The Jealous Writer

Are You a Smart Writer?
Are You a Smart Writer?

Confession time. I have a problem with writer jealousy. It’s not a serious case, but enough that it requires energy and effort to keep it at bay.

As a child, I was known as The Smart One. But like most who want what they don’t have, I preferred any of these titles, The Cute One, The Funny One, or The Sweet OneAlas, I wasn’t gifted with any of those labels. And I allowed my thoughts over what I wasn’t to overshadow the gift of who I was.

As a woman, I know discontent. Over my hair color, body shape, shoe size, and the shade of my eyes. Insecurity reeks a crushing blow to productive energy. I’d love to recapture the minutes and hours of my youth, spent on wishing I looked more like someone else. I could reinvest my lost time in doing something meaningful.

Are You a Funny Writer?
Are You a Funny Writer?

As a professional author, I too battle the green-eyed monster. When I read an eloquent beauty, a humorous author, a sweet wordsmith, or a creative powerhouse, I often wish I wrote like them. I tremble in the shadows of a thick plot, riddled with mystery, nuances, and intrigue. I covet the ability to paint rich landscapes, where every small touch blends to perfection. I feel sad that I can’t make readers belly laugh like my hysterical peers. My heart’s desire is to embellish dialogue with verbs so strong that the reader forgets where they are as soon as they climb into the story. 

Are You a Sweet Writer?
Are You a Sweet Writer?

But there’s hope for a jealous writer like me. 

  • Through age, I’ve learned it’s okay to be me, as designed by God. The child in me couldn’t see the benefit of my unique outlook on things. But now I know if the building’s burning down, pretty, funny, and sweet won’t get you out.
  • Through maturity, I’m learning to appreciate my gifts. I am who I am, and so are the irrevocable qualities others see in me.
  • I’m a serious student by nature, and can’t help sharing God-inspired knowledge and wisdom. Like a sponge, I absorb and release.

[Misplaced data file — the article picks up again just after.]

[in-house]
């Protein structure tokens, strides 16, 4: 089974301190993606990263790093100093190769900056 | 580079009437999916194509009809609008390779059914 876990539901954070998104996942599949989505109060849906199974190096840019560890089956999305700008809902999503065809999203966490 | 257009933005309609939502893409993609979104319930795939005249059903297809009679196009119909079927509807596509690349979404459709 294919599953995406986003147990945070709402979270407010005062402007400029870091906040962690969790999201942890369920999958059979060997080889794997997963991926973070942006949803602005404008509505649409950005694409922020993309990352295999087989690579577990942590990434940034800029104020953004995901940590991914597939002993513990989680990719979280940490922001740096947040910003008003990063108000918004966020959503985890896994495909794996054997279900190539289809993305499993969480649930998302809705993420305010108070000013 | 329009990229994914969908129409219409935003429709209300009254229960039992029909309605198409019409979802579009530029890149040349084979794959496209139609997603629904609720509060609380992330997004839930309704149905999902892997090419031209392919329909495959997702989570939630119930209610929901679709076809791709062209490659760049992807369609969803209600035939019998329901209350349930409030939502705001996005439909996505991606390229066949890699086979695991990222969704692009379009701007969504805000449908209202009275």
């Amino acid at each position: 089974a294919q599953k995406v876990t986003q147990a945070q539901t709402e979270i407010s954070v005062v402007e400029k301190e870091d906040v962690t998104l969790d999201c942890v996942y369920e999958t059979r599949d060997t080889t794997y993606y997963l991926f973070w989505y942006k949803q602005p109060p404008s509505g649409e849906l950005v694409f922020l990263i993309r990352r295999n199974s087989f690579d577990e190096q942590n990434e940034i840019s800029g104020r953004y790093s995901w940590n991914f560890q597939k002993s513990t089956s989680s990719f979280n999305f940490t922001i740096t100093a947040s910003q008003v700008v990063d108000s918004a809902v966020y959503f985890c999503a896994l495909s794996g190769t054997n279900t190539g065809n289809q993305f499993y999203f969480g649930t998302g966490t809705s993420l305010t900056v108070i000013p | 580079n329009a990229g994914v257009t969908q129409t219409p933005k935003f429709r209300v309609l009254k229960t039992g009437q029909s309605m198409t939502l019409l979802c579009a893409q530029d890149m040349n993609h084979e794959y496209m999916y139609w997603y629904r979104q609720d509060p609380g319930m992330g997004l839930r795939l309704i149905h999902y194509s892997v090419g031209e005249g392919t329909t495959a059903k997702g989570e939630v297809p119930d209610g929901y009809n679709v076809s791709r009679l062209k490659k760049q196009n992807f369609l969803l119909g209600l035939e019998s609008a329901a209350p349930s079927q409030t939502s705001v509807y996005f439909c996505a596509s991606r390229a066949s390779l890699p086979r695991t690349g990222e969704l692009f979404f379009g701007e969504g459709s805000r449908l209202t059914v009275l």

Are You a Cute Writer?
    Are You a Cute Writer?

I don’t know if I’ll ever get past reading a hilarious story, and wishing I could write like its author. But I resolve to remember that just as an arm can’t do an ear’s job, neither can I write what someone else is called to. I may always long to write a great novel, but not until I finish the current race set before me.

Jealous writers who allow themselves to wallow won’t have time or energy to produce their own good work. I am a professional, aged-to-perfection, mature author. This is how I choose to focus my thoughts, so I can create the projects I’m uniquely qualified for. After all, if I don’t write them, who will?

Do you ever struggle with writer’s jealousy?

Write From the Truth of Who You Are
Write From the Truth of How You are Wired

23 Replies to “The Jealous Writer”

  1. Exactly! I think we all struggle with this one. And if anyone doesn’t, then I don’t like them because they’re prideful. ha ha! 🙂 Kidding! We ALL struggle with this. On a side note, I think I’m going to try making a heart in my coffee foam tomorrow. You know, so I can be sweet. 🙂

  2. Anita–Thanks for leading the way in confessing the necessary: Even when we’re not jealous of someone else’s talent, we’re often secretly jealous of their success. It IS indeed a waste of time and energy, and keeps us from the work only WE can do. Thanks for pointing us in the right direction!

    1. I really appreciate your comment, Leslie. This wasn’t an easy post to write, but one I felt compelled to share. Every day, God has to remind me afresh of who I am in Christ, as a person, but also as a writer.